Rosen points out that African American women were framed by negative stereo types that depicted them as sexually promiscuous, unruly, and lacking virtue. Rosen describes how the media, the judicial system, and the Klu Klux Klan used these talking points to prolong or prevent the full citizenship of both African American men and African American women. Rosen points out that the night raids in which the Klu Klux Klan terrorized the African American population used tactics such as separating the men from
As black women always conform under patriarchal principles, women are generally silenced and deprived of rights because men are entitled to control everything. Women are silenced in a way that they lose their confidence and hesitate to speak up due to the norms present in the society they live in. Hence, even if women have the confidence to try to speak, men wouldn’t bother to listen since men ought to believe that they are superior to women. In addition to that, women often live in a life cycle of repetitions due to patriarchal principles since women are established to fulfill the roles the society had given them. It is evidenced by Celie as she struggles to survive and to define oneself apart from the controlling, manipulative, and abusive men in her life.
In the 1980’s black women are faced with a lot pressure in society, Because women of color are both women and racial minorities, they face more pressure in which lower economic opportunities due to their race and their gender. This pressure is reflected both in the jobs available to them and in their lower pay. Also because they are women of color they are likely to be the giver of the house and also within the families. Through the use of anecdotes,rhetorical questions, anaphora, ethos and metaphors, "In The Uses of Anger: Women Responding to Racism, Audre Lorde argues that women of color need to respond to racism with anger spurred from their fear and that not a bad thing depends on how anger is portrayed.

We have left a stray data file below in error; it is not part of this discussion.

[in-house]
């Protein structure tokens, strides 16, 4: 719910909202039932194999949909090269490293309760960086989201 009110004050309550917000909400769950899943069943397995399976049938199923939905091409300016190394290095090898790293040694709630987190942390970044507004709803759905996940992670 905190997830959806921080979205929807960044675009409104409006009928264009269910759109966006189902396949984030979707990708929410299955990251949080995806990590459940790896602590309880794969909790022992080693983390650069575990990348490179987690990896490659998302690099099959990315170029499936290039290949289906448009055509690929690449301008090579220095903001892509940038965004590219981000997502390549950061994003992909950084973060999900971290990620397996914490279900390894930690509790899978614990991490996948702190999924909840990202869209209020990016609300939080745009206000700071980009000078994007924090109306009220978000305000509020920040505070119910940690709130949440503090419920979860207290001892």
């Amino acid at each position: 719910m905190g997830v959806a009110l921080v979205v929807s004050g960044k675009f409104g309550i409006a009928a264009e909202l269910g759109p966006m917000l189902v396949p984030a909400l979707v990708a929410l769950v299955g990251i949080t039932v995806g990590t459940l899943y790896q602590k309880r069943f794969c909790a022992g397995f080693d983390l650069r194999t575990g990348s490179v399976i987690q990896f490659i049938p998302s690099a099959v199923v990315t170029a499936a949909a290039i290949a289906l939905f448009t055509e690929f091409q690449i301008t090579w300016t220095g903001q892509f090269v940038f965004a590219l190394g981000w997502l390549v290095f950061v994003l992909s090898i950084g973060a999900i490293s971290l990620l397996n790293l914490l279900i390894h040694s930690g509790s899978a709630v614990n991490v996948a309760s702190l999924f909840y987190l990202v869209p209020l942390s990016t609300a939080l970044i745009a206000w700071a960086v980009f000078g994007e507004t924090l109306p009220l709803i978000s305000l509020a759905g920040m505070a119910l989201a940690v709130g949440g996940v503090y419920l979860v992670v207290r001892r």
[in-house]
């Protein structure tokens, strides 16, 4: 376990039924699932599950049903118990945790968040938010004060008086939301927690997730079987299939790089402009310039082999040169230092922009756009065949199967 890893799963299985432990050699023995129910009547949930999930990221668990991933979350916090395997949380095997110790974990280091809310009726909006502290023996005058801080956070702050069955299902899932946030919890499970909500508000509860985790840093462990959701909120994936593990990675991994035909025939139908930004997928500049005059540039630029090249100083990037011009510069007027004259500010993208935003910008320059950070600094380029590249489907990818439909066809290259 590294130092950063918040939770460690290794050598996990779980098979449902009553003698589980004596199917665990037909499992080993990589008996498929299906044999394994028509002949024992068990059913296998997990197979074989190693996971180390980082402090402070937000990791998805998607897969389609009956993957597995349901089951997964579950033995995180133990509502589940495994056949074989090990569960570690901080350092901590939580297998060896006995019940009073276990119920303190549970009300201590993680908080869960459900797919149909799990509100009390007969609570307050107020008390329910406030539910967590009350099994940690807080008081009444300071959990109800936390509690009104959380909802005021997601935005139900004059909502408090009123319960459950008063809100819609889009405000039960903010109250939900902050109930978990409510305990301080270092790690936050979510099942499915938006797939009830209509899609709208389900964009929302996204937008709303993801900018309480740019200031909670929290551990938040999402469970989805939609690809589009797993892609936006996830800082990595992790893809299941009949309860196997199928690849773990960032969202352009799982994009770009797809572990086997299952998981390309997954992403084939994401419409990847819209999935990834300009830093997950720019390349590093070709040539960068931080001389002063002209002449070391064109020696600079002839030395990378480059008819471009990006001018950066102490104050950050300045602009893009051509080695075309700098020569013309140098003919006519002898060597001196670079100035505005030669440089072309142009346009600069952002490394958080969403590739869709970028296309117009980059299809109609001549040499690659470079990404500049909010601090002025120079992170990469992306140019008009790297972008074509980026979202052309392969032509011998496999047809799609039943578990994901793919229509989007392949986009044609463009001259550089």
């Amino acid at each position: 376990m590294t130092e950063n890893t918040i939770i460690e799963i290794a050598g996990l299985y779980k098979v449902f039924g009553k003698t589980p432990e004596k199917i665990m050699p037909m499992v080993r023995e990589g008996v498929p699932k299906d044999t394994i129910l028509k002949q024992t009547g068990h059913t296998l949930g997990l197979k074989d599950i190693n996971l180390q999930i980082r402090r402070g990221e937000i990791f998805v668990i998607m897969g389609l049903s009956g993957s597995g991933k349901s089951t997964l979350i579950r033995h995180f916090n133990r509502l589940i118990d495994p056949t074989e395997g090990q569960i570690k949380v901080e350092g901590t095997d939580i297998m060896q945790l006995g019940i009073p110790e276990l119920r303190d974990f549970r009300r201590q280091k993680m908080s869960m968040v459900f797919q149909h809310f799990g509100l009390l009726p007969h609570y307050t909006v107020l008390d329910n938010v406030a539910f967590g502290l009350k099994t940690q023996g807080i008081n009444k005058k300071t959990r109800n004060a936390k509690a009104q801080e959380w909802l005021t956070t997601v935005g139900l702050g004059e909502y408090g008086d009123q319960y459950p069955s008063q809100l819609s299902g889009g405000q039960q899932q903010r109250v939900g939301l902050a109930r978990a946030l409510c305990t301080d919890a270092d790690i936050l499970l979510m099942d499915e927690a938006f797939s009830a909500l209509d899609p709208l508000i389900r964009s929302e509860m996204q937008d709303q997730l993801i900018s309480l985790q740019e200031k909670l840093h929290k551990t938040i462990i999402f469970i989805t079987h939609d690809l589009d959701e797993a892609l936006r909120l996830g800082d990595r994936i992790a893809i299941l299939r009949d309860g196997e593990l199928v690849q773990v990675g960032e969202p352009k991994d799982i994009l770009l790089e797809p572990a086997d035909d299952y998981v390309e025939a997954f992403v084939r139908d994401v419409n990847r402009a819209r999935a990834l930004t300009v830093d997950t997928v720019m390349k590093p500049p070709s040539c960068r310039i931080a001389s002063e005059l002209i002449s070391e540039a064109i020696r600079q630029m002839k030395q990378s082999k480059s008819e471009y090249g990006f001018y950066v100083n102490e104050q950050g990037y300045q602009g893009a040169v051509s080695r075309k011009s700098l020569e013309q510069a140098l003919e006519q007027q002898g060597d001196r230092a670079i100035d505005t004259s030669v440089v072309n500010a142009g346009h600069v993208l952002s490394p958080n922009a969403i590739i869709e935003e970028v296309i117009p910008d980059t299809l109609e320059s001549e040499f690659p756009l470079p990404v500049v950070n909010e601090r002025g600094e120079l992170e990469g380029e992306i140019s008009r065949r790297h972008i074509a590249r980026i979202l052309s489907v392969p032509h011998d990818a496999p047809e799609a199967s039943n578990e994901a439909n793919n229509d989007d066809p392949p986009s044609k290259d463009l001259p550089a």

“We hold these truths to be self-evident, that all men are created equal, that they are endowed by their Creator with certain unalienable Rights, that among these are Life, Liberty and the pursuit of Happiness.” This quote comes from the Declaration of Independence, written by Thomas Jefferson. America’s founding fathers created the Declaration of Independence so people of the United States could live a long and prosperous life, living in harmony with one another. African-Americans, especially slaves, didn 't have even a chance to pursue happiness, much less a right. The harsh reality is that there were many groups in the 1930s, and today, that are discriminated against in their daily lives.